As the early morning sunlight bathes the Sabeto Valley in Fiji’s west a farmer wakes up, leaves home and walks about 20 minutes to a plantation, greeting others also on their way to their farms. There the farmer begins work, weeding and caring for the crops – aiming to get a few hours of work done before the heat of the day starts in earnest and the sun drives workers into the shade to take a break for breakfast.
This is a common scene all over the Pacific Islands, but a difference in this case is that the farmer is a woman and is only 22 years old. Tokasa Vadrasola from Sabeto has turned her hand to farming as a career – commercial organic papaya farming to be precise.
Ms Vadrasola finished form 6 at Vulinimono High School and then stayed home to assist with the family chores and grew a small mixed crop garden including vegetables such as cabbages for home consumption. In mid-2013 she joined a group of 20 farmers in the Sabeto valley to form the Sabeto Organic Papaya Association (SOPA) with the aim of becoming organically certified and exporting papaya to New Zealand.
SOPA is being supported in this effort by a project funded by the International Fund for Agricultural Development (IFAD) and implemented by the Pacific Organic and Ethical Trade Community (POETCom) and the Secretariat of the Pacific Community (SPC). The aim of this project is to enhance the access of Pacific smallholders to high-value markets by obtaining appropriate and recognised organic certification and support. The project facilitates the development of organic participatory guarantee systems (PGS) to provide a credible organic guarantee to consumers seeking organic produce through the direct participation of farmers and consumers in the organic guarantee process, and is based on recognised standards for organic production. The organic production techniques used by SOPA are also beneficial for building farming systems that are resilient and help mitigate climate change impacts, and therefore the group has also been able to receive support from the USAID Enhanced Climate Change Resilience of Food Production Systems initiative.
Ms Vadrasola has one acre of organic papaya – about 130 trees. She explains that as the farm is becoming organically certified she doesn’t use any chemicals or weed killers on the land. She says that the weeding is sometimes hard work but that she believes that the organic methods produce better fruit and that is it healthier and safer. The SOPA members meet weekly to discuss progress and learn more about organic farming.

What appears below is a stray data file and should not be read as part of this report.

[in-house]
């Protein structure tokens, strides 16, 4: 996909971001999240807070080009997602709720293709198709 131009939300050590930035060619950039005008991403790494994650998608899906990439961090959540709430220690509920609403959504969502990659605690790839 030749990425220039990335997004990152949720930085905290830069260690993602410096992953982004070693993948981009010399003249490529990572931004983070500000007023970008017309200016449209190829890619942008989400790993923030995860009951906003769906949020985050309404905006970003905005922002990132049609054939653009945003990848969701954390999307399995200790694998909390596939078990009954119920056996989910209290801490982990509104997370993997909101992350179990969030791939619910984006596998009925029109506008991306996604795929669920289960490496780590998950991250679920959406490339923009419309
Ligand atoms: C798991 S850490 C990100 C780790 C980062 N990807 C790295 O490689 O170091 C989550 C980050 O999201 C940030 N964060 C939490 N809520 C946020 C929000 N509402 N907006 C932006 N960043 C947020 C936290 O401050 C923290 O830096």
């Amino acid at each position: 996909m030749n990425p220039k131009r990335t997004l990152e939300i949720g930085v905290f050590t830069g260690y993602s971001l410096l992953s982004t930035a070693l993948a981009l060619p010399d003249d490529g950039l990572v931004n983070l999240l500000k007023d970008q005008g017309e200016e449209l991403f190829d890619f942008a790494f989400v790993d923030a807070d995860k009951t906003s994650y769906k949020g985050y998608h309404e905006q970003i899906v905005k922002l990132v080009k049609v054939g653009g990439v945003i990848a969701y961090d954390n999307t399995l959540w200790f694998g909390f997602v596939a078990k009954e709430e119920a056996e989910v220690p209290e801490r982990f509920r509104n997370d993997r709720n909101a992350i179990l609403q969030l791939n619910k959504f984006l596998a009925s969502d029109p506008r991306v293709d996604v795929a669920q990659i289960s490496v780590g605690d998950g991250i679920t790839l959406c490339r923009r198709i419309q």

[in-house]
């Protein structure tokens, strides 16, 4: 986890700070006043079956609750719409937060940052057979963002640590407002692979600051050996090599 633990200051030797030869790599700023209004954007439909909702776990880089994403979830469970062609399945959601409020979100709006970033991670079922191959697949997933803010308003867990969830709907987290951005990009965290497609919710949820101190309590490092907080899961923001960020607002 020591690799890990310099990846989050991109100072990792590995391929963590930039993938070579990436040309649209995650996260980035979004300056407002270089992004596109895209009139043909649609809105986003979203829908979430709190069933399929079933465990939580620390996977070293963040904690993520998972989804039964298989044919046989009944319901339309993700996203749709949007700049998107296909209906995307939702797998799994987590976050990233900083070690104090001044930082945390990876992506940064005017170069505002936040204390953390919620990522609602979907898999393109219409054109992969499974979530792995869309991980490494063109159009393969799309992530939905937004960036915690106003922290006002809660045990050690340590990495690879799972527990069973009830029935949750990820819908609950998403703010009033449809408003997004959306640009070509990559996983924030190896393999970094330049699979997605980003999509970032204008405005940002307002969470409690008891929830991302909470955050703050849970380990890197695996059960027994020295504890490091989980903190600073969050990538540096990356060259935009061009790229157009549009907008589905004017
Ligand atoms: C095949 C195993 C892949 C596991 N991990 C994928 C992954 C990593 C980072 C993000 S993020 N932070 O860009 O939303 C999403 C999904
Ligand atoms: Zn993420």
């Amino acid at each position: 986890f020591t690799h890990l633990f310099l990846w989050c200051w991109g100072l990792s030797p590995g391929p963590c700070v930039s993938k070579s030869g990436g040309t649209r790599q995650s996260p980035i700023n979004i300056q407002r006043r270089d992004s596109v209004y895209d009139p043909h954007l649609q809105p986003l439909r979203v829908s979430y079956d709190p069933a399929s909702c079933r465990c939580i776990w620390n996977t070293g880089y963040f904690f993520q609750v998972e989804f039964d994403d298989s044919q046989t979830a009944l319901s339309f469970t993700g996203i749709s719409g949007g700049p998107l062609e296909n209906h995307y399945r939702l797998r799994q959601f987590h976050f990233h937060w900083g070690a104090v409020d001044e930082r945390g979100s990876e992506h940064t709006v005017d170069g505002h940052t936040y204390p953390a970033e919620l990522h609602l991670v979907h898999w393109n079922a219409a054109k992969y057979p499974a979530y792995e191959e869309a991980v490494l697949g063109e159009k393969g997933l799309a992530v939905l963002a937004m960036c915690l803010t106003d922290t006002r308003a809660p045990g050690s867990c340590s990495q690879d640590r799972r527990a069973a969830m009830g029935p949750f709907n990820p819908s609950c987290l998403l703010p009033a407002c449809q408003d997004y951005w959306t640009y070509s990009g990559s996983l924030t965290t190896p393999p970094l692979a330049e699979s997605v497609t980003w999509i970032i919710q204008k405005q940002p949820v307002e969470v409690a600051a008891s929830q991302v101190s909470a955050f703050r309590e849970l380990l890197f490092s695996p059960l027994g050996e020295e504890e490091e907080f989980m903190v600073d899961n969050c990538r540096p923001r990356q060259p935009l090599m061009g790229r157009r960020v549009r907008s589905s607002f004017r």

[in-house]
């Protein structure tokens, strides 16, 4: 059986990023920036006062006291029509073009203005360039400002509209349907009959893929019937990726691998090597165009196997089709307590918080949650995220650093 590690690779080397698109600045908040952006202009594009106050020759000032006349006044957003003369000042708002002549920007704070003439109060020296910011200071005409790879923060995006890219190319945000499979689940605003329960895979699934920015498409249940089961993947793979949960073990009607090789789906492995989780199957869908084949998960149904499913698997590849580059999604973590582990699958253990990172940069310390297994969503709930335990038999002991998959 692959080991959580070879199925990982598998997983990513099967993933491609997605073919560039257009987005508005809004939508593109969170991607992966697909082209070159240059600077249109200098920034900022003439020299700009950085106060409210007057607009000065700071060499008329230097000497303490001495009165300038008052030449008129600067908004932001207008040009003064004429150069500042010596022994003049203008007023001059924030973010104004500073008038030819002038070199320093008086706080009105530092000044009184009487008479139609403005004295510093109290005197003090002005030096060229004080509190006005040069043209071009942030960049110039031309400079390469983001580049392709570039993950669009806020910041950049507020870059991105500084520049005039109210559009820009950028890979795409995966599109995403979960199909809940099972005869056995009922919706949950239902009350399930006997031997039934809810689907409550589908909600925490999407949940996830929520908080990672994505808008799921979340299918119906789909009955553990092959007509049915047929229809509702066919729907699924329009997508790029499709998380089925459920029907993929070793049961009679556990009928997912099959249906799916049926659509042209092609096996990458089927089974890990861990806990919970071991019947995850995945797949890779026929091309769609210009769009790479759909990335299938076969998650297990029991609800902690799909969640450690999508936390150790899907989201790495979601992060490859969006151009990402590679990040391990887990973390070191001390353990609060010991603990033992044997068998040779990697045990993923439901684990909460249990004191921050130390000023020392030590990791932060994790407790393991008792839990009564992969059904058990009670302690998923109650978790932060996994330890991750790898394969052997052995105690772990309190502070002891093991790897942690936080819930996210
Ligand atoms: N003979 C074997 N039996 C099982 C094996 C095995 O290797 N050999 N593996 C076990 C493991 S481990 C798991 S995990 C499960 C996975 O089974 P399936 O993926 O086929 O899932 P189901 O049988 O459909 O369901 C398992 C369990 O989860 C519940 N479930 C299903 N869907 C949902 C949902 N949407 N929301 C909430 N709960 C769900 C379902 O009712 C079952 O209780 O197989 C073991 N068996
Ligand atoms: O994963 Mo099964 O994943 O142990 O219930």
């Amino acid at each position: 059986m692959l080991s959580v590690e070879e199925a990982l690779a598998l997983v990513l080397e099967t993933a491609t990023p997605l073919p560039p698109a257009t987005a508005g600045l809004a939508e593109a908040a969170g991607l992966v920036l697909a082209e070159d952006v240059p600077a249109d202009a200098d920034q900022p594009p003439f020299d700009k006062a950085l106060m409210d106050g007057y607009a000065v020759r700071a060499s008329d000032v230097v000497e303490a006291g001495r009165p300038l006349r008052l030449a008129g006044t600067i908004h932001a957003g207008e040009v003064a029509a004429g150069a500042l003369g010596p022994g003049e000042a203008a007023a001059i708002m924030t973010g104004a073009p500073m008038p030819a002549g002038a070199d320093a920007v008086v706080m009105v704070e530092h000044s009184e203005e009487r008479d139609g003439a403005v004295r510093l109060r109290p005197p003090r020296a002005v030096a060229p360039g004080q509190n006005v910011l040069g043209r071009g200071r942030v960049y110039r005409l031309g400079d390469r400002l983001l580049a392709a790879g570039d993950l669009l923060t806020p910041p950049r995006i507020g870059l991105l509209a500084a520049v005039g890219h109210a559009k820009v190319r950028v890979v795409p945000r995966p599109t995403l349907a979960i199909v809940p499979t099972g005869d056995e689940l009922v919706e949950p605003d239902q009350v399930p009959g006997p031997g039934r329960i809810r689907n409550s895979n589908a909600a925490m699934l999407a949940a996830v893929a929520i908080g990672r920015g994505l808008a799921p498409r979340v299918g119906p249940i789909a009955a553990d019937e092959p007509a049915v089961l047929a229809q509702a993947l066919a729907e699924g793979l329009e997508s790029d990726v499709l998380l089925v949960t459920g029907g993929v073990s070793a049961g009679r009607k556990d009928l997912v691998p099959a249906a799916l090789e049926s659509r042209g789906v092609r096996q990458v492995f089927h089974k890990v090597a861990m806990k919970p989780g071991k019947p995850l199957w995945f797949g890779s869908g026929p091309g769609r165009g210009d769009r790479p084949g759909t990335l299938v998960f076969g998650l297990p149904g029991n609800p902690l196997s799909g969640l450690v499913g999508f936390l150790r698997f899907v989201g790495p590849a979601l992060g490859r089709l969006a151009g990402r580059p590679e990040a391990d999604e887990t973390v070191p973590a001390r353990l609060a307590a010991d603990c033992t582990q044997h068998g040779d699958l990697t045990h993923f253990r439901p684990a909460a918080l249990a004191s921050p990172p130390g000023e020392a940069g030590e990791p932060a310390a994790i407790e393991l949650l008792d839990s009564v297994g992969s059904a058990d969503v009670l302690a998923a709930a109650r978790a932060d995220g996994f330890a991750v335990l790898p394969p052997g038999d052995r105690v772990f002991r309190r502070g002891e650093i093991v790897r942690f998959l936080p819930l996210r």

‘We all have to follow the rules of the PGS and the organic standard,’ she explained, ‘we have to make sure the plantation is clean of rubbish and plastics and do other things to make sure we have a good quality crop like pruning and applying compost and organic fertilisers. We have also learned to bag flowers to collect seeds because seed saving is an important part of organic farming.’ The PGS members are also trained to keep records of all activities on their plots and to inspect each other’s farms to ensure all members are complying with the organic standards.
There are currently 20 farmers in SOPA, 7 of whom are women. When asked who the best farmers are in the group their certification manager Tomasi Draunimasi immediately responded ‘The women! They are reliable and work hardest.’ Ms Vadrasola was quick to add that the men in the group do help them with weeding at times and that everyone works well together.
SOPA’s first harvest will be starting in September, and Ms Vadrasola is looking forward to earning a regular income from exporting her papaya. She hopes that from the money she earns she will be able to help her family and also to save a little and start a small store in the village. She says her family is very supportive of her farming efforts and plans and sometimes family members help out on her papaya plot. Her advice to other young people considering going into commercial farming is: ‘Work hard and be honest, it can be hard work but organic farming is a good career and it will pay off.’
POETCom is the peak organics body for the Pacific region, and its secretariat is based at SPC with funding support from the European Union-funded Increasing Agricultural Commodity Trade (IACT) project.